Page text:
“Man on Wire” – 2008 Tribeca Film Festival Review

“My story is a fairy tale,” says French high wire-walker extraordinaire Philippe Petit in James Marsh’s brilliant, suspenseful documentary “Man on Wire.” Maybe so, but it is also a true tale, one that would be considered to be ridiculously implausible if it were written as fiction.

The film relates Petit’s death-defying stunt (referred to as “the coup” by Petit and his collaborators) of walking a high wire between the Twin Towers of New York City’s World Trade Center, a feat he pulled off on August 7, 1974, after years of intense preparation. His plans were set into motion even before the towers were built, as Petit had been reading reports about their construction. “He felt like he owned those towers, like they were constructed especially for him,” one interviewee in the film says of Petit.

Petit’s high-wire walk is the stuff of legend and New York folklore, and it is illustrated with considerable verve and visual flash in Marsh’s rendering of these events. The film is structured as a heist thriller complete with a crew of collaborators (the participants compare it to a bank robbery) who are themselves almost as colorful and fascinating as its central figure. There is even an “inside man” working at the World Trade Center who assists them. The Herculean efforts involved, including reconnaissance missions to the construction site before the towers were built, are recreated with a canny mix of black-and-white reenactments and Petit’s own archival footage which alternate with Petit’s animated, almost manic recollections. How Petit and his crew were able to smuggle all the heavy equipment and personnel necessary for his stunt past security, and how they narrowly escaped discovery at several points, has to be seen to be believed.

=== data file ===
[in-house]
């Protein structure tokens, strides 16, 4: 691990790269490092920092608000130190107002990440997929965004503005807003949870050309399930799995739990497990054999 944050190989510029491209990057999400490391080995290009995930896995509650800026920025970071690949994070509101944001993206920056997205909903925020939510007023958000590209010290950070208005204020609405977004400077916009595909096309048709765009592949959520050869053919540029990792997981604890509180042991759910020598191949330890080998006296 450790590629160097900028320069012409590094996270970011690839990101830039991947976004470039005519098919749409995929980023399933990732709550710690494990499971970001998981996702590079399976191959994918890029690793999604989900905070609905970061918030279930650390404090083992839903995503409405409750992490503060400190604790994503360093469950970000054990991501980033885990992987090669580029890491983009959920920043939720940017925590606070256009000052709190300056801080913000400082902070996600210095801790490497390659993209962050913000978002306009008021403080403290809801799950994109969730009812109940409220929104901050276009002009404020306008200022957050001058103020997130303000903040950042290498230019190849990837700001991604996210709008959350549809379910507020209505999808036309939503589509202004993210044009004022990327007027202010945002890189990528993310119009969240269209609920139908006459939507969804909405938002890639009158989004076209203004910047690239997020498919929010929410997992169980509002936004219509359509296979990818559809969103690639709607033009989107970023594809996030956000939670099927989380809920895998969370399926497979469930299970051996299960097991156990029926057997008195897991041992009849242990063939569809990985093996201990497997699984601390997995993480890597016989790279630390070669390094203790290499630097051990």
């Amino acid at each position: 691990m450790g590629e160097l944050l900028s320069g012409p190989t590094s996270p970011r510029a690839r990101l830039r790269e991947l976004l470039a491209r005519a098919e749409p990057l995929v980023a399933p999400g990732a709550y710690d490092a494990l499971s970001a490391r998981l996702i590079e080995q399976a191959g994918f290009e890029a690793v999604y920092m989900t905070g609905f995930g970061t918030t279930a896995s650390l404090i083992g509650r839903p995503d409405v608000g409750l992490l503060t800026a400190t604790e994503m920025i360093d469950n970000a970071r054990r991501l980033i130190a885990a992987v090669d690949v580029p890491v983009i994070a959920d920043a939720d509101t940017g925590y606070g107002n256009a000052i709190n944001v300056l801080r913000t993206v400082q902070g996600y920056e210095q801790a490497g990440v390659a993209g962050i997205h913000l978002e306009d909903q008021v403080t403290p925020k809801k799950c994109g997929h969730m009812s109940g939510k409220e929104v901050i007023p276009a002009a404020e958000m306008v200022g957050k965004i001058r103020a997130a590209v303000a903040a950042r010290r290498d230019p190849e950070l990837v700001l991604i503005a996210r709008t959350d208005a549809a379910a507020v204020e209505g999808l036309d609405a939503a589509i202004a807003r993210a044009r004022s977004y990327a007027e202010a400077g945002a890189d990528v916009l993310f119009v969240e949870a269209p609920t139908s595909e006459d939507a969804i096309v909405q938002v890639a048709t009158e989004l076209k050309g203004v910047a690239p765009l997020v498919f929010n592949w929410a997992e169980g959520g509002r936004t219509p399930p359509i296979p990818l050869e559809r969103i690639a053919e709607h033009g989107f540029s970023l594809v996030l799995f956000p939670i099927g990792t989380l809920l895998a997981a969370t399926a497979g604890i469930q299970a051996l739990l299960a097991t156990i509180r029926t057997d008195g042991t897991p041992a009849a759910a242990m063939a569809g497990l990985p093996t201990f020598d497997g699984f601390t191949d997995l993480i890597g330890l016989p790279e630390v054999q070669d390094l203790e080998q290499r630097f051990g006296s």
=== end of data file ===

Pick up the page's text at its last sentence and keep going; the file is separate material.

Unsurprisingly, a dramatic feature is in the works based on this story. Frankly, it is difficult to imagine a fiction film that will match the resonance and three-dimensional attention to character and detail that is already fully in abundance in Marsh’s documentary. And there are few, if any, actors who would be more compelling than Petit himself, who doesn’t just sit and tell his story, but acts it out with the physical dexterity he exhibits in the high-wire acts he performs around the world. The events of September 11, 2001, which have now rendered Petit’s stage nonexistent, are not mentioned in the film, but they nevertheless exist as an unspoken coda to his story, making his extraordinary, once-in-a-lifetime act an expression of retroactive tribute to the massive towers that inspired Petit’s incredible piece of performance art.

“Man on Wire” won the Audience Award and Grand Jury Prize for World Documentary at this year’s Sundance Film Festival, and opens on August 15.